December 07, 2010

Food Lion founder recalls thinking out of the (big) box

Interesting interview with Food Lion founder Ralph Ketner. Quopte - "I don't need to know what color shirt they were wearing or how much cereal and what brand they bought. All I want to know is they bought it at Food Lion. I'm narrow-minded that way."

Food Lion founder recalls thinking out of the (big) box -

By Ely Portillo
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Posted: Sunday, Dec. 05, 2010
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Food Lion founder Ralph Ketner, now 90 and retired, speaks to business students at Queens. T. Ortega Gaines - [email protected]

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When Ralph Ketner decided to slash prices at his struggling Salisbury grocery chain in 1967, he was gambling that higher sales volume would cancel out razor-thin profit margins, allowing the chain to grow.

His Food Lion strategy worked. Ketner, now 90, retired from the chain he founded in 1992, about a decade after the company was acquired by Belgian grocer Delhaize Group. The chain had opened more than 1,000 locations.

Since then, however, Food Lion's growth has slowed and the company has faced slipping market share and increased pressure from the economy and competitors such as Wal-Mart Supercenters. Food Lion, which now operates about 1,100 stores across the Southeast, has gone back to basics, bidding for shoppers with a heavily promoted lower pricing initiative.

He spoke with the Observer last week at Queens University of Charlotte before giving a talk to students at the McColl School of Business. The conversation has been edited for length and clarity.

Q: How do you think that a supermarket like Food Lion can compete with big-box supercenters like Wal-Mart and Target?

It's extremely hard, because if you don't have the volume, then you've got to add extra. Convenience is still awful hard to beat. The big-box store is one to a town or something like that, so people will factor in the time and the mileage, gasoline and so forth.

Q: Grocery stores now collect a lot of information from consumers with things like loyalty cards and Food Lion's own pilot program of filming shoppers in some stores. Do you think this is good for shoppers?

Maybe, if they don't have the (proper) price. If I were still running Food Lion and still had the lowest prices, then no, I wouldn't want it. There's a cost to getting that information. If you're catering to the person primarily because you're gonna take care of them and give them groceries at the lowest price possible, they're coming back next week.

I don't need to know what color shirt they were wearing or how much cereal and what brand they bought. All I want to know is they bought it at Food Lion. I'm narrow-minded that way.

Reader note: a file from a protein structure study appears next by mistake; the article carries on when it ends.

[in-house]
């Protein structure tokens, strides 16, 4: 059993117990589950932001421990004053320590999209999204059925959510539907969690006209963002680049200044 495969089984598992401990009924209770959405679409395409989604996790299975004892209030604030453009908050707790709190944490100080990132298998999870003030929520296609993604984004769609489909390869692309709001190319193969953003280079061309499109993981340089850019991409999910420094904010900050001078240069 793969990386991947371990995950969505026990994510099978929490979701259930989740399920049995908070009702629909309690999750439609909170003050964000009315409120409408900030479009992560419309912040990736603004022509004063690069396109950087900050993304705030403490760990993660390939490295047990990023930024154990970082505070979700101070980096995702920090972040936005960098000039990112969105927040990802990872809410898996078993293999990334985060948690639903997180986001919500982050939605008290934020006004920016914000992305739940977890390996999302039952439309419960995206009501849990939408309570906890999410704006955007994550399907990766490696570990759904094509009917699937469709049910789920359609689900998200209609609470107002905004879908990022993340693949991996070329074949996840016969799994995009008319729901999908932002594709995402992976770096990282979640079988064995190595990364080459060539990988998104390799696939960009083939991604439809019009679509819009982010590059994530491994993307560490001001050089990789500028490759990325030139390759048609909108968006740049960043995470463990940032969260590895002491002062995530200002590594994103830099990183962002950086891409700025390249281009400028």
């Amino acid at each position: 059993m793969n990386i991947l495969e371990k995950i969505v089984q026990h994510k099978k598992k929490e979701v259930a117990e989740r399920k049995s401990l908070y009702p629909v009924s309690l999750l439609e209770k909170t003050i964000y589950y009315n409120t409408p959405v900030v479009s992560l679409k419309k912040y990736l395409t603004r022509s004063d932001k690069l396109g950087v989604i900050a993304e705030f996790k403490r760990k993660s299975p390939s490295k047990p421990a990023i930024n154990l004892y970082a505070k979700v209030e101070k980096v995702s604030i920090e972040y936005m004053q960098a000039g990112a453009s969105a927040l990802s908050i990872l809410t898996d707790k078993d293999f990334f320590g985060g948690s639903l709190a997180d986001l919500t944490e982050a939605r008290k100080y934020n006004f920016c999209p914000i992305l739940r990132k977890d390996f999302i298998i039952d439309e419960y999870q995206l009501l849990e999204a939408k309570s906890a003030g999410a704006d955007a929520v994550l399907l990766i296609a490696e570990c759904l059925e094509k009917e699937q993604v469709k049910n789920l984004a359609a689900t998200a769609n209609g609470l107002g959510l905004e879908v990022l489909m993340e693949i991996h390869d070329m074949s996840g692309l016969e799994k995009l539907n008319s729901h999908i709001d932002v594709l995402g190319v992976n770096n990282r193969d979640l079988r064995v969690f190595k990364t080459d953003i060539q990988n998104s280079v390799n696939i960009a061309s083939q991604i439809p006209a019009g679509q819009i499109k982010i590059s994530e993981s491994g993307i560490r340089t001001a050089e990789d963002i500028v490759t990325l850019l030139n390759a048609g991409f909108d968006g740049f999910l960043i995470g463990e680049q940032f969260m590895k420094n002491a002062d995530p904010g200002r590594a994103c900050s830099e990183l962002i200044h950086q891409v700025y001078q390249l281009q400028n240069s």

Q: What do you think a grocery store will look like 20 years from now?

Lord, I'm 90 years old, so I don't have to worry about that. Looking back at the last 30 years, it hasn't changed that much. But (grocers) have increased the number of items tremendously. I think that when you try to be everything to everybody, you're going to charge everybody more.

Q: You cut cost and traded on price. Do you think price is still the No. 1 concern for consumers when deciding where to shop?

I would ask people questions like, "Where does price enter?" Well, people will never admit that, because it indicates they're a cheapskate.

There are people who are willing to pay for the organic items and better selections and so forth, but I would rather cater to 80 percent of the people than I would to the 20 percent who want certain things. I'd say, "Go somewhere else and buy it."

Q: Has the company acted the way you hoped since you left?

After I left in 1992, we had 1,017 stores. Our goal at that time was 2,000 at 2000. We planned to open 900 stores in the next eight years. We'd opened 318 in the last three years I was with the company, so it was not an unreachable goal.

But after I left - it's a funny thing. They didn't think we should sell stuff below cost. One-sixth of everything I sold was sold for less than we paid for it in carload lots. If we bought $10 million worth of Gerber baby food, we sold it one jar at a time for $8.5 million, 15 percent below cost. You can't take percentages to the bank, you take dollars to the bank.

Q: Is there anything you've learned in retirement that you wish you'd known while you were running Food Lion?

I wish I'd known I was going to live this long. I turned 90 a couple months ago, and probably I wouldn't have retired so early.

Q: What was a difficult price-cutting goal you had, and how did you reach it?

What's the one thing everyone buys if they go shopping? Sales tax. I cut sales tax from 4percent to 3 percent. Now, obviously I had to pay it (the difference). That cost $5.2 million off the bottom line just like that, but I figured that I could increase sales enough to offset it.

Well, it turned out that the law in North Carolina says you can do it, but you can't tell anyone. I put signs up that said, "The Attorney General says we can charge you 3 percent, but we can't tell you that's what we're doing," and we kept doing it.

Q: Is it difficult for you in retirement to watch the company being run by others?

When ABC had the exposé show (showing Food Lion employees purportedly selling out-of-date meats), I woke up about 4 in the morning thinking, "If I ran Food Lion, what would I do?" The answer is, "You don't run Food Lion any more."

Read more:

Food Lion founder recalls thinking out of the (big) box -

Posted by staff at December 7, 2010 10:19 AM